“No. I have to go.” I walk to my car, so pissed off, but with what? With whom?

  Now Stina is crying too, and she calls out for me, trying to stop me from leaving. I start the car and pull out of her driveway. As I drive away, she stands in the driveway, arms crossed over her chest until she turns away and looks up at her house, shaking her head.

  Chapter Eleven

  Digging Out

  and Falling In

  It’s about a mile from my house to school, and the walk feels good. I’ve got my music, and I kick along in the desert dirt by the side of the road. The sun is warm, and the desert wind is cool but not cold. I almost feel guilty for feeling so good when everything around me is so messed up.

  I wonder what Northside will look like. I keep trying to prepare myself for the worst. Earthquake, earthquake, I recite to my steps. Sure, I’ve prayed for school to fall into a hole before a big exam or something, but still, school is kind of like a home. I spend more time at school than I do at home, especially if I count my time in the pool.

  I saw a picture of the gym on my phone two days ago, and it looked pretty bad. A lot of the roof had slid onto the tennis courts. All of the schools in Tucson are closed, even the ones without any damage. No one knows when they will open. The Governor declared a “state of emergency” which is weird to me. In a lot of places, like right here, there isn’t any sign of emergency at all. It’s not bad up here like it is downtown. A few neighborhood buildings are halfway collapsed, like the Circle K on the corner where I usually buy a lemon-lime Polar Pop everyday. And part of the Texaco station fell down too. Alec posted a picture of that.

  I haven’t talked to him since the earthquake, but maybe he’ll be at school today. Corrina is going with some kids to start cleaning up the rubble, and I’m going too. I’m so bored, I’ve got to do something. I can’t swim. None of the pools will hold water.

  A breeze blows cool air and shakes the thin spines on the mesquite trees. The desert is quiet except for an occasional car driving past and the quail that are cooing, out of sight, in the brush a few feet from the shoulder of the road. A “state of emergency” should feel more urgent, like a fire truck racing with the sirens blaring, not the oh-so-boring monotony of no practice, no school, nothing to do but watch hours of depressing disaster footage on CBS, NBC, FOX News…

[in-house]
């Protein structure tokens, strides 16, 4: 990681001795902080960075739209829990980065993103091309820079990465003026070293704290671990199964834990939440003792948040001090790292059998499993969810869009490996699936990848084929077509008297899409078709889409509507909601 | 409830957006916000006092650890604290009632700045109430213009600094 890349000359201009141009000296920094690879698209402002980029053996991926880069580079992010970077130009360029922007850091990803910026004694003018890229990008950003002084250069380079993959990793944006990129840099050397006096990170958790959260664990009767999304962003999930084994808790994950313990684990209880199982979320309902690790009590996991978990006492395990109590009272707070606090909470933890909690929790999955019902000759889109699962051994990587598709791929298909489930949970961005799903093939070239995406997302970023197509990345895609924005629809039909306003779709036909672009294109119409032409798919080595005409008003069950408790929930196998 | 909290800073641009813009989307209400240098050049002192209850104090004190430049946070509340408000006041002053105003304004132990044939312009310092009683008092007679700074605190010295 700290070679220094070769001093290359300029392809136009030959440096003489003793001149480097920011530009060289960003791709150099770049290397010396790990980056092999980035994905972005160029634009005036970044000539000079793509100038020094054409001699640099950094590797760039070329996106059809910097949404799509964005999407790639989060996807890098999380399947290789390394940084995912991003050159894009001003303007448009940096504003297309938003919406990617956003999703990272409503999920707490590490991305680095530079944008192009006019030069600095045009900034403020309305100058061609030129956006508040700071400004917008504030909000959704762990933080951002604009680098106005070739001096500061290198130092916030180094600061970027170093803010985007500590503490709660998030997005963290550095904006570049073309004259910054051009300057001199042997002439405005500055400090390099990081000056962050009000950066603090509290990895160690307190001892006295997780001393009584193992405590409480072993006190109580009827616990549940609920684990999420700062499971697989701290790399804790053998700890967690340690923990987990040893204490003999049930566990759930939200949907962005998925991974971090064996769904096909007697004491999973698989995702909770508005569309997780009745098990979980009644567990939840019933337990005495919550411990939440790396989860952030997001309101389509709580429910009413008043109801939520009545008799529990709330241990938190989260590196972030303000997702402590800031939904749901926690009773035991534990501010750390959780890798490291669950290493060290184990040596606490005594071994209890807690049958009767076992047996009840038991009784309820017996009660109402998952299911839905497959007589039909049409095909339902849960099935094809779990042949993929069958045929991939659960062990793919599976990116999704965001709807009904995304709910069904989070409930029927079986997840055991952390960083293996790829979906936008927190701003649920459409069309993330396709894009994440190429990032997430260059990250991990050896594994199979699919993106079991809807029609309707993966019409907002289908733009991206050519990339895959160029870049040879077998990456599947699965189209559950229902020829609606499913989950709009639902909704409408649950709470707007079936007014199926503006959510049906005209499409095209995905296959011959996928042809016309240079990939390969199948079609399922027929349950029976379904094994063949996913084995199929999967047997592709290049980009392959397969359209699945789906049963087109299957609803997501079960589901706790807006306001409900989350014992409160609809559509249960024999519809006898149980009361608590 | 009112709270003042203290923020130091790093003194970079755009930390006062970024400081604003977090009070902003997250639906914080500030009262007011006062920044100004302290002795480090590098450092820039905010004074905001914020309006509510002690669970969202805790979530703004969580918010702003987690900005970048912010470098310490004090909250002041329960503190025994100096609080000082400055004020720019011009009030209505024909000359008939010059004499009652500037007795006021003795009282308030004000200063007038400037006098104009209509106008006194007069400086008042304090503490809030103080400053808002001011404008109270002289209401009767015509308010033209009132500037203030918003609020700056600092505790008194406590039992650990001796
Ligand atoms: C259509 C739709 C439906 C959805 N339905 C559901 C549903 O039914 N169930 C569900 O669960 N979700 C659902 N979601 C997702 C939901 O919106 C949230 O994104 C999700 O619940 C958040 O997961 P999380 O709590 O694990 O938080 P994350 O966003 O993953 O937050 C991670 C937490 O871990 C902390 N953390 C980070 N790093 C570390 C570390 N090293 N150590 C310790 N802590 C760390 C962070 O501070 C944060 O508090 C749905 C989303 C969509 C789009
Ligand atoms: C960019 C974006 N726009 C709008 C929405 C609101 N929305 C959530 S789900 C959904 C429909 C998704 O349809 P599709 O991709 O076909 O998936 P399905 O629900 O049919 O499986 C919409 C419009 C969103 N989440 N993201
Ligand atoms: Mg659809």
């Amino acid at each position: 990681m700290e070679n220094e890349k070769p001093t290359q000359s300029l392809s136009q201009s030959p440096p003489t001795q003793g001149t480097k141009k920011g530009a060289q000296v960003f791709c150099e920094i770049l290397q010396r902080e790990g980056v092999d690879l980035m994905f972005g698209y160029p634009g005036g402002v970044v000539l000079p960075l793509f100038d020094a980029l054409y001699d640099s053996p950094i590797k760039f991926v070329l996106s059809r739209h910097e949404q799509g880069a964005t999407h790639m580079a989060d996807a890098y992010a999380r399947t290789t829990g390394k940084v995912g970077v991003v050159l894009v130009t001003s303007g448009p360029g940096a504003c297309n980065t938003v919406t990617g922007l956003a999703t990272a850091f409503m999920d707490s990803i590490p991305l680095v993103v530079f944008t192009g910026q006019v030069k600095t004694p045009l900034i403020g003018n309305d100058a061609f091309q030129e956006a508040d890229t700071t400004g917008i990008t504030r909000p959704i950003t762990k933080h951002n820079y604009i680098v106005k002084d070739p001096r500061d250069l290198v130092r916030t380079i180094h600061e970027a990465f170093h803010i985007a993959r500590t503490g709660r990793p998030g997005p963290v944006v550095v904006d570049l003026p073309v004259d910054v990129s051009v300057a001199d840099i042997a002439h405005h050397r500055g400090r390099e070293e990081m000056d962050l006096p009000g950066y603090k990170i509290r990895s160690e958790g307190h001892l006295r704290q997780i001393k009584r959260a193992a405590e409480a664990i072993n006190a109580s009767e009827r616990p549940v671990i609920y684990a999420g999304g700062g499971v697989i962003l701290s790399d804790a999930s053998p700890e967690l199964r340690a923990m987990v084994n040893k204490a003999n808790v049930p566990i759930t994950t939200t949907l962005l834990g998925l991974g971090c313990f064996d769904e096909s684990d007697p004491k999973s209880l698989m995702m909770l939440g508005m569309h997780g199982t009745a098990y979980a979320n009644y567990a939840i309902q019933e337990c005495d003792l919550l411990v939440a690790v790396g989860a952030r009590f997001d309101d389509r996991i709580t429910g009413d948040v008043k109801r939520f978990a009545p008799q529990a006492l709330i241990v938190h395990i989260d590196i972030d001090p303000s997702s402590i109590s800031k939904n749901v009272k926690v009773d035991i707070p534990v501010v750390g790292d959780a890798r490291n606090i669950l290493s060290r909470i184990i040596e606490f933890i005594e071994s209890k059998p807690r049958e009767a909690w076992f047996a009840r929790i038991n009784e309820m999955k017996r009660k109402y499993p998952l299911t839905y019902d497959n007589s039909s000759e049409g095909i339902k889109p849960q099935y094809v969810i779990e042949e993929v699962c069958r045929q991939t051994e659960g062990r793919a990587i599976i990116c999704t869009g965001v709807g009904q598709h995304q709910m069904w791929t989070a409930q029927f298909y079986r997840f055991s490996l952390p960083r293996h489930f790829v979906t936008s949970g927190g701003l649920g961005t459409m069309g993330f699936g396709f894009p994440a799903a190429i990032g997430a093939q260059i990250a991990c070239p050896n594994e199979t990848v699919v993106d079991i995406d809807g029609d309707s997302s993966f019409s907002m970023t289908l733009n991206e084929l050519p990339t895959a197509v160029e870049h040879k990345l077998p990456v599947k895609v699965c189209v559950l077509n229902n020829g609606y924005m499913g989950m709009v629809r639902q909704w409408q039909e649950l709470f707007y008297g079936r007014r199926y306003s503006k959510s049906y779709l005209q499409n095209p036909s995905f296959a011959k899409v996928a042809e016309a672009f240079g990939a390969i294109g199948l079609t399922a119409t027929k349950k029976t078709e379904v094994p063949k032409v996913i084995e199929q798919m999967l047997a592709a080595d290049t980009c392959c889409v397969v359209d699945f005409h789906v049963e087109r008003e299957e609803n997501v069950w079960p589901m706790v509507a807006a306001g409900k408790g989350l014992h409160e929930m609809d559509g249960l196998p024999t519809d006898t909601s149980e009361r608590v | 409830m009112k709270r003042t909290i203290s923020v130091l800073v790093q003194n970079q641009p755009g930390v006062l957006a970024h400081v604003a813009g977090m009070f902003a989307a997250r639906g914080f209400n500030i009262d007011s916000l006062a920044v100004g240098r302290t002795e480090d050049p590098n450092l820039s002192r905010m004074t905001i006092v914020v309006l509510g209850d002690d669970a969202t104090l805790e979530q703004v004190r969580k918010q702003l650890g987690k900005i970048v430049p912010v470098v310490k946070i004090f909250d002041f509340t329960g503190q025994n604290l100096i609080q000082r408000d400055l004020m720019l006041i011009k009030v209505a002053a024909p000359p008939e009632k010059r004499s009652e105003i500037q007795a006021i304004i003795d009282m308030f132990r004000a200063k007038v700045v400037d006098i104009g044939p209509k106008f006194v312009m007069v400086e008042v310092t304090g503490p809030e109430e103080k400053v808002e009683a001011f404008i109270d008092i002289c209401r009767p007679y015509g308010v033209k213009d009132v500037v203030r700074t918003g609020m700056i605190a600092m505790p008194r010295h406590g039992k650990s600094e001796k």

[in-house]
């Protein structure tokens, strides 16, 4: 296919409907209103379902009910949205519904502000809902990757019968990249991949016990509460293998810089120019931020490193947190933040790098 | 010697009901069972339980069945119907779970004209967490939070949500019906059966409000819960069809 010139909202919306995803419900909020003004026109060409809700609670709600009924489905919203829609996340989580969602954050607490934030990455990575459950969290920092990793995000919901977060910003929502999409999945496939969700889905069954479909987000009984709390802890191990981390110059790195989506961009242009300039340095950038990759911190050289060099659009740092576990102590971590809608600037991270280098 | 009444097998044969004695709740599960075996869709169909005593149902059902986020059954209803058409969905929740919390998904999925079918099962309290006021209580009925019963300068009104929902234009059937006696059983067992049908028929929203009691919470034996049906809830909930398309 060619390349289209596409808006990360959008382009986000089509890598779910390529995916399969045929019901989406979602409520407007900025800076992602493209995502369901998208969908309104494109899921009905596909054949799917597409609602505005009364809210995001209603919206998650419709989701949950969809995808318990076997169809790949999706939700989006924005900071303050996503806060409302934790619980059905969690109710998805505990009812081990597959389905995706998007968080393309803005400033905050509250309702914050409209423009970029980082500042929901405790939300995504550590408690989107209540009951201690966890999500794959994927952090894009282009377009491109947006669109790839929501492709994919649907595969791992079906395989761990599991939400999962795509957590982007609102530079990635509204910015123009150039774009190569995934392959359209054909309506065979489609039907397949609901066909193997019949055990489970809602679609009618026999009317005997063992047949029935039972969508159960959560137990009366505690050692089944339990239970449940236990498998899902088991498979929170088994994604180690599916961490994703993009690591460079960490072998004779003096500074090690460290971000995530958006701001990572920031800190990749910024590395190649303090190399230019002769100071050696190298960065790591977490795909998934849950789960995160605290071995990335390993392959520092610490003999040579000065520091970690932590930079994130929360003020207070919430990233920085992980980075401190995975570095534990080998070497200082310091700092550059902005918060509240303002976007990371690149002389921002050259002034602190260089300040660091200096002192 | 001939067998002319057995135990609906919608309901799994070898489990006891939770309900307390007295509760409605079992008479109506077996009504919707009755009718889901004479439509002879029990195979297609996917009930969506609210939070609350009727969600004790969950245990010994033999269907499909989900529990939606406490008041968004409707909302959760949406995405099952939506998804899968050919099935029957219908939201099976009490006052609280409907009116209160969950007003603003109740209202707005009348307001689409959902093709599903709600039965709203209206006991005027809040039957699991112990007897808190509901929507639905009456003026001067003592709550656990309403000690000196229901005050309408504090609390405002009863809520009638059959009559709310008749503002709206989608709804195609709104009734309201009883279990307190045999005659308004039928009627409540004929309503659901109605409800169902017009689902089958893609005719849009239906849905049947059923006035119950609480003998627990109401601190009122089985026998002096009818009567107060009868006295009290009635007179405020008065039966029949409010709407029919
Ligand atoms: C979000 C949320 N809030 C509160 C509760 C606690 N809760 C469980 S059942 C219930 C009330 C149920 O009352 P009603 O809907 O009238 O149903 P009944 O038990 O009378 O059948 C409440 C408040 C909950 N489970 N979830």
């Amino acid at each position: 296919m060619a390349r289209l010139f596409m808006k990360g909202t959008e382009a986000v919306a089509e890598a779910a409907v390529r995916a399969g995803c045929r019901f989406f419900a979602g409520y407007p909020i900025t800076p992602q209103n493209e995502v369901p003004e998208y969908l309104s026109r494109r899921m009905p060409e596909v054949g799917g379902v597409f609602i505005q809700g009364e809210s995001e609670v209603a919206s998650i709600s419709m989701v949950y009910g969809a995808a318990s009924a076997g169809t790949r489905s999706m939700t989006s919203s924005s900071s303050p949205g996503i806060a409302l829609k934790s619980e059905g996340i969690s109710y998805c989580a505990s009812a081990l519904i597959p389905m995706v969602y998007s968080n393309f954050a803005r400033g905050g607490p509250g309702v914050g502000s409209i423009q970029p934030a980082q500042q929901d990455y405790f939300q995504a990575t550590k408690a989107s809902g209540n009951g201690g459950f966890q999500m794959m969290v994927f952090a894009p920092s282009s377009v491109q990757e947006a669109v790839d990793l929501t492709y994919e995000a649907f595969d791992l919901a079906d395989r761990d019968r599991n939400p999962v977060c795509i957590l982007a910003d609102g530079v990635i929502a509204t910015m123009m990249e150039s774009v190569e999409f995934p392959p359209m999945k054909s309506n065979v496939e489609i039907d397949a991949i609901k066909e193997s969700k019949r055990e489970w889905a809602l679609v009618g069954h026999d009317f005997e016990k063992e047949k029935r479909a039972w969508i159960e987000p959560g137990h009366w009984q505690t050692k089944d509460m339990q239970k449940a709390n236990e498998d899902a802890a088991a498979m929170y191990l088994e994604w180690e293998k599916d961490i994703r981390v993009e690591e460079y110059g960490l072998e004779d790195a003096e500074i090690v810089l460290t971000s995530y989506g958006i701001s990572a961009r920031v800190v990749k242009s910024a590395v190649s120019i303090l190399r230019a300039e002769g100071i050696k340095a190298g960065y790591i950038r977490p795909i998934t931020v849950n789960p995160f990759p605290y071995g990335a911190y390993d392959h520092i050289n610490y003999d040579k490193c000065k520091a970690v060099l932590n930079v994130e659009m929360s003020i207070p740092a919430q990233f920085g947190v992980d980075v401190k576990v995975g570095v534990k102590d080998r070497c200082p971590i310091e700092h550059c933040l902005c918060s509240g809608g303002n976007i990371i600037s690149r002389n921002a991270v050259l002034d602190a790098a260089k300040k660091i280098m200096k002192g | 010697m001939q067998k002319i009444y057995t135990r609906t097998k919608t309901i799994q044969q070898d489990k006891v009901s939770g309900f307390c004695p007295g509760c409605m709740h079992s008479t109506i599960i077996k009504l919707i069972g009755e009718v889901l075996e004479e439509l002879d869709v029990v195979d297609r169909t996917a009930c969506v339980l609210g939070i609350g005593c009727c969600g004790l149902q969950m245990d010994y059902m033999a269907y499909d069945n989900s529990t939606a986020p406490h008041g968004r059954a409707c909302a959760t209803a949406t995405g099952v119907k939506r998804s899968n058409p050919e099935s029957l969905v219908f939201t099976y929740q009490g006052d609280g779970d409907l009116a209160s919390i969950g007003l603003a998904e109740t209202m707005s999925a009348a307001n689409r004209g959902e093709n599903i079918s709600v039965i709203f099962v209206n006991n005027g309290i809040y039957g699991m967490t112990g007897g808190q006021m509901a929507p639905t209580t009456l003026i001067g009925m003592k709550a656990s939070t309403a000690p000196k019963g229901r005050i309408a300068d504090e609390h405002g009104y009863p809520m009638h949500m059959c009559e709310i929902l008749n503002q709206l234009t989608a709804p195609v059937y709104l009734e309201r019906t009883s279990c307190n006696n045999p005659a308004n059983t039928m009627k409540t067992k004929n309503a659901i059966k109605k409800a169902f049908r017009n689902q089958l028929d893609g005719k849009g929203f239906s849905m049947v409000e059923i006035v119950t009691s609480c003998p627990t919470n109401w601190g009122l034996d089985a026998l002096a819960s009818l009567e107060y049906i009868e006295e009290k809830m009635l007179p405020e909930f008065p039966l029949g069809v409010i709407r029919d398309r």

A car pulls over into the dirt in front of me and shakes me out of my head. I recognize Jared’s red Honda. He rolls down the passenger side window. The speed metal coming out of his car is super-deafening, but he turns it down as I walk over.

  “You going to school?” he asks, not looking at me as he messes with his ipod stuck in his dash. He doesn’t see my nod, but he says, “Get in, I’ll give you a ride.” I want to walk, but I don’t feel like explaining myself, so I go ahead and open the car door. Jared looks up at me and down at the front seat full of trash. Without changing his expression, he grabs up handfuls of paper, magazines, water bottles, and Monster cans and dumps them in the back.

  “Thanks, Jared.”

  He nods as he turns up his music again, pulling out of the dirt and back onto the pavement. We’re only a few blocks away from school, and I’m starting to feel anxious.

  I look over at my neighbor. His arms are tan and strong, more muscular than the lean swimmer guys on our team. I’ve heard girls on my team talk about him. He’s beating out the loud-as-hell drumbeat from whatever this noise is. His eyelids are half-closed even as he drives, and he’s scowling like everyone else these days. His eyelashes are long, and they curl up at the ends, but haven’t they always? It’s hard to merge the pictures in my mind of Jared, the school hottie, and Jared who u
sed to pee in my yard when we were kids. Same eyes, though.

  He glances over at me. “What?” he asks loudly over the music, raising his eyebrows when he sees me looking at him.

  “What?” I answer back.

  “You’re looking at me,” he yells.

  “Lots of girls look at you,” I say. He looks back over at me, surprised. I blush. Why do I even talk?

  He switches off the loud music abruptly. We drive in silence for the next block.

  “Are you going to Homecoming with Alec Newton?” he asks.

  “How did you know that?”

  “People talk.”

  “No,” I answer.

  “They don’t?” he asks.

  “No, I mean, no, I’m not going to Homecoming with Alec. He asked me, but I’m not going. I just haven’t had a chance to tell him.” I think for a second. “There probably won’t be a Homecoming now anyways.”

  “Yeah, maybe not. Who knows anything?”

  “I don’t care about Homecoming at all,” I say. “I was kind of nervous about telling Alec I couldn’t go. I don’t get stuff like dances and boys and dates and stuff, and now, all of that seems even more pointless.”

  “I don’t know about pointless, but you’re right. A dance doesn’t seem like the right thing to do when some people have it so bad.” He glances over at me again. “I’m surprised you’re going to this school clean-up thing. It doesn’t seem like your scene.”

  “I had to get out of the house. The news of all the death and all the people left behind numbed me into a puddle. I haven’t gotten off the couch for the last few days. I guess I’ve just been sad.”

  “Me too,” he says. His hands grip the wheel so tightly, veins pop out of the backs of his hands.

  “You’re sad too?” I ask.